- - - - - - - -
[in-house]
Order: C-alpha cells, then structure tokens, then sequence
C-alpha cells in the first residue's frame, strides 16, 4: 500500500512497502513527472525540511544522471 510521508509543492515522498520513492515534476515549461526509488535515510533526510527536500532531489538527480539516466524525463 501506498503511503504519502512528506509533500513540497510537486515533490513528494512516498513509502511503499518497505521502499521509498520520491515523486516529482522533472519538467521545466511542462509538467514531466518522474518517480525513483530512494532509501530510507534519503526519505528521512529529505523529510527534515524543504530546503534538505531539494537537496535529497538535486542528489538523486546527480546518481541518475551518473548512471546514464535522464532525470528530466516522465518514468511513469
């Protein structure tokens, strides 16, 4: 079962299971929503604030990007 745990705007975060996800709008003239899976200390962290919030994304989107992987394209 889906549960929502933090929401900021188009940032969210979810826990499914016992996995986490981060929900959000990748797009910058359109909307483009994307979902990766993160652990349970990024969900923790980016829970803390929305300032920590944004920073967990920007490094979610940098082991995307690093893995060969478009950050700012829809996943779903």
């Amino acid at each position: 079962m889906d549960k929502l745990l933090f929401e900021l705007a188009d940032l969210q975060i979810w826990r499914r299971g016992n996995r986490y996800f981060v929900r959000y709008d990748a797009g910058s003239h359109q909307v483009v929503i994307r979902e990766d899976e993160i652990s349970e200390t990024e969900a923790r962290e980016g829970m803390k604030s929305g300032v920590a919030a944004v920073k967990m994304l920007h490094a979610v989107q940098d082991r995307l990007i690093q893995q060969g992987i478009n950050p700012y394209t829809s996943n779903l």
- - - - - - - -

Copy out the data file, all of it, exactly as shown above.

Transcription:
[in-house]
Order: C-alpha cells, then structure tokens, then sequence
C-alpha cells in the first residue's frame, strides 16, 4: 500500500512497502513527472525540511544522471 510521508509543492515522498520513492515534476515549461526509488535515510533526510527536500532531489538527480539516466524525463 501506498503511503504519502512528506509533500513540497510537486515533490513528494512516498513509502511503499518497505521502499521509498520520491515523486516529482522533472519538467521545466511542462509538467514531466518522474518517480525513483530512494532509501530510507534519503526519505528521512529529505523529510527534515524543504530546503534538505531539494537537496535529497538535486542528489538523486546527480546518481541518475551518473548512471546514464535522464532525470528530466516522465518514468511513469
């Protein structure tokens, strides 16, 4: 079962299971929503604030990007 745990705007975060996800709008003239899976200390962290919030994304989107992987394209 889906549960929502933090929401900021188009940032969210979810826990499914016992996995986490981060929900959000990748797009910058359109909307483009994307979902990766993160652990349970990024969900923790980016829970803390929305300032920590944004920073967990920007490094979610940098082991995307690093893995060969478009950050700012829809996943779903």
């Amino acid at each position: 079962m889906d549960k929502l745990l933090f929401e900021l705007a188009d940032l969210q975060i979810w826990r499914r299971g016992n996995r986490y996800f981060v929900r959000y709008d990748a797009g910058s003239h359109q909307v483009v929503i994307r979902e990766d899976e993160i652990s349970e200390t990024e969900a923790r962290e980016g829970m803390k604030s929305g300032v920590a919030a944004v920073k967990m994304l920007h490094a979610v989107q940098d082991r995307l990007i690093q893995q060969g992987i478009n950050p700012y394209t829809s996943n779903l």